Reconstitution paléolimnologique des effets des activités anthropiques de la péninsule de Fildes, Îles Shetland du Sud, Antarctique

Authors: Yergeau, Samuel
Advisor: Antoniades, Dermot; Giralt, Santiago
Abstract: The Fildes Peninsula (King George Island, South Shetland Islands) has been the site of yearround human presence since the construction of Bellingshausen Station in 1968. There are now six permanent bases on the peninsula, implying one of the densest concentrations of humans in Antarctica with a permanent population of 125 and a summer peak of 300. Substantial infrastructure has been installed to support these bases, including an airport, roads, pipelines, and diesel generators. This project proposes to study a series of lakes of the Fildes Peninsula using a paleolimnological approach to assess the degree to which they have been impacted by anthropogenic activities and climate change during the last 60 years. Therefore, the project aims the analysis of sediment cores extracted from six lakes of Fildes Peninsula: five of which are near the bases and one is farther on the peninsula. Diatoms are used as a biological indicator to determine how aquatic communities have changed over time in response to those changes. Micro-X-Ray fluorescence has also been used to observe the geochemical evolution of the lakes. The results demonstrate that the recent evolution of the lakes greatly depends on their proximity to human activities. Two of the six studied lakes have shown a response to the enrichment in heavy metals coming from human activities. On the other side, the control lake has shown a response to the effects of climate change. The three other studied lakes have shown a relative stability while not reacting to human activities nor climate change. The results of this study will be an important step in the environmental monitoring of the impacts of Fildes Peninsula bases on the environment. The insights gained will serve to better understand how the changing intensity of human activities has affected the local landscape, and therefore to predict how the region’s ecosystems may respond to future changes.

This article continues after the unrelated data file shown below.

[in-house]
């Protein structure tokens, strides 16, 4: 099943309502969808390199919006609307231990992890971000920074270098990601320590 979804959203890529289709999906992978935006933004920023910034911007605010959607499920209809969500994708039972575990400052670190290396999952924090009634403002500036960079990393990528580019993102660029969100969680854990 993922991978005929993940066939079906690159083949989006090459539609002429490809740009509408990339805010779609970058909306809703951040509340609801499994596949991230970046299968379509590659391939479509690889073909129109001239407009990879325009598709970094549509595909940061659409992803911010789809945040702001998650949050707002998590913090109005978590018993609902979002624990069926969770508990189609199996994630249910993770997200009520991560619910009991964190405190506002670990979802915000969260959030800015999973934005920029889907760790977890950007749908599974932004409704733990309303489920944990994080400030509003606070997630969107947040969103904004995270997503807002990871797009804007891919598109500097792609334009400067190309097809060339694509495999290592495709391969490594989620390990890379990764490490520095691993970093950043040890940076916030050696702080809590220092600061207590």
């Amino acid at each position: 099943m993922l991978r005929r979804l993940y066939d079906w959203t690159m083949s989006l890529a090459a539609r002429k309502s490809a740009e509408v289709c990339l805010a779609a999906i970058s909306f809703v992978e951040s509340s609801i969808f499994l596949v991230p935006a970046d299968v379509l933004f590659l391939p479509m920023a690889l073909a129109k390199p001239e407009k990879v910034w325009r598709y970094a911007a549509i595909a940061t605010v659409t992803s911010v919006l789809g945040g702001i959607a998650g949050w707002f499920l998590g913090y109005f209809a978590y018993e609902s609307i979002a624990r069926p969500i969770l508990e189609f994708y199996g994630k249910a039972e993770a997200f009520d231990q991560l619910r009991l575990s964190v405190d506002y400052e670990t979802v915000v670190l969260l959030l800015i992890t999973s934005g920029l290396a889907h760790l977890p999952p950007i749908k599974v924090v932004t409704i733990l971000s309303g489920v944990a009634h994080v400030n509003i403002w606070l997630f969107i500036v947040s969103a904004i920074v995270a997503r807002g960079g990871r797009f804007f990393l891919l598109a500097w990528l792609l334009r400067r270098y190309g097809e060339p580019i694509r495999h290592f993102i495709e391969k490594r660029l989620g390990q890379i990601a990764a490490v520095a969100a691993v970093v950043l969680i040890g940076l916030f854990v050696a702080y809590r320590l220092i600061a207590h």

Document Type: Mémoire de maîtrise
Issue Date: 2021
Open Access Date: 8 February 2021
Grantor: Université Laval
Collection:Thèses et mémoires

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